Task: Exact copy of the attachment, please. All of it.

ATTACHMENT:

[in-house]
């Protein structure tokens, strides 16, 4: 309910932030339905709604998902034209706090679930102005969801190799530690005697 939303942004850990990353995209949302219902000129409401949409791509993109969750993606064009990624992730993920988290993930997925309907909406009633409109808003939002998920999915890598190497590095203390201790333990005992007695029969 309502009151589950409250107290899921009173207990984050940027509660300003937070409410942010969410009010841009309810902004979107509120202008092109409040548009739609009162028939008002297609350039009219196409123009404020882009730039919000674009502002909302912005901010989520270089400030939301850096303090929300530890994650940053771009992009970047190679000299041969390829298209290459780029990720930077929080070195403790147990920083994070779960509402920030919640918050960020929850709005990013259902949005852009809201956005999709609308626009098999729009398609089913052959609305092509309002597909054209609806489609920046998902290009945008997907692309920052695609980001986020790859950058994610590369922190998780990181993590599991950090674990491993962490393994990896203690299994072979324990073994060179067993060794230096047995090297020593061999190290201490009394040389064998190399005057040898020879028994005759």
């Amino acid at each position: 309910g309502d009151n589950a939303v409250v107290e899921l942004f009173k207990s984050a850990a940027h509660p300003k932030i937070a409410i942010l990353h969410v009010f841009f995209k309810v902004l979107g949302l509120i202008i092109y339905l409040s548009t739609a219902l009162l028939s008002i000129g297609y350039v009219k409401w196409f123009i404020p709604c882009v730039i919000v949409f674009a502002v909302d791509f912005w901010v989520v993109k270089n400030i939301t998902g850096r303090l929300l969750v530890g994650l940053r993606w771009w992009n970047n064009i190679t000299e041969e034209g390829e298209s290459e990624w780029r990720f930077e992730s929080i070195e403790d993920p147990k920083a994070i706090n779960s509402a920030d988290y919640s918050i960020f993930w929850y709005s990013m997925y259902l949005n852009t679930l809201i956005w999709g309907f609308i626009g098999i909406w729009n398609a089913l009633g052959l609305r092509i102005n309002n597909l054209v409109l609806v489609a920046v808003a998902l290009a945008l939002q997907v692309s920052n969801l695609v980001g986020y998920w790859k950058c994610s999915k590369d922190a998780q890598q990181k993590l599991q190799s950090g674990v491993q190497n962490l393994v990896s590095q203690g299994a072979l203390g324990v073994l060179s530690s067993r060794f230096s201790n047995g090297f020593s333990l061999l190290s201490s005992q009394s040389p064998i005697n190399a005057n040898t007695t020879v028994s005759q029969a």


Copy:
[in-house]
């Protein structure tokens, strides 16, 4: 309910932030339905709604998902034209706090679930102005969801190799530690005697 939303942004850990990353995209949302219902000129409401949409791509993109969750993606064009990624992730993920988290993930997925309907909406009633409109808003939002998920999915890598190497590095203390201790333990005992007695029969 309502009151589950409250107290899921009173207990984050940027509660300003937070409410942010969410009010841009309810902004979107509120202008092109409040548009739609009162028939008002297609350039009219196409123009404020882009730039919000674009502002909302912005901010989520270089400030939301850096303090929300530890994650940053771009992009970047190679000299041969390829298209290459780029990720930077929080070195403790147990920083994070779960509402920030919640918050960020929850709005990013259902949005852009809201956005999709609308626009098999729009398609089913052959609305092509309002597909054209609806489609920046998902290009945008997907692309920052695609980001986020790859950058994610590369922190998780990181993590599991950090674990491993962490393994990896203690299994072979324990073994060179067993060794230096047995090297020593061999190290201490009394040389064998190399005057040898020879028994005759």
């Amino acid at each position: 309910g309502d009151n589950a939303v409250v107290e899921l942004f009173k207990s984050a850990a940027h509660p300003k932030i937070a409410i942010l990353h969410v009010f841009f995209k309810v902004l979107g949302l509120i202008i092109y339905l409040s548009t739609a219902l009162l028939s008002i000129g297609y350039v009219k409401w196409f123009i404020p709604c882009v730039i919000v949409f674009a502002v909302d791509f912005w901010v989520v993109k270089n400030i939301t998902g850096r303090l929300l969750v530890g994650l940053r993606w771009w992009n970047n064009i190679t000299e041969e034209g390829e298209s290459e990624w780029r990720f930077e992730s929080i070195e403790d993920p147990k920083a994070i706090n779960s509402a920030d988290y919640s918050i960020f993930w929850y709005s990013m997925y259902l949005n852009t679930l809201i956005w999709g309907f609308i626009g098999i909406w729009n398609a089913l009633g052959l609305r092509i102005n309002n597909l054209v409109l609806v489609a920046v808003a998902l290009a945008l939002q997907v692309s920052n969801l695609v980001g986020y998920w790859k950058c994610s999915k590369d922190a998780q890598q990181k993590l599991q190799s950090g674990v491993q190497n962490l393994v990896s590095q203690g299994a072979l203390g324990v073994l060179s530690s067993r060794f230096s201790n047995g090297f020593s333990l061999l190290s201490s005992q009394s040389p064998i005697n190399a005057n040898t007695t020879v028994s005759q029969a």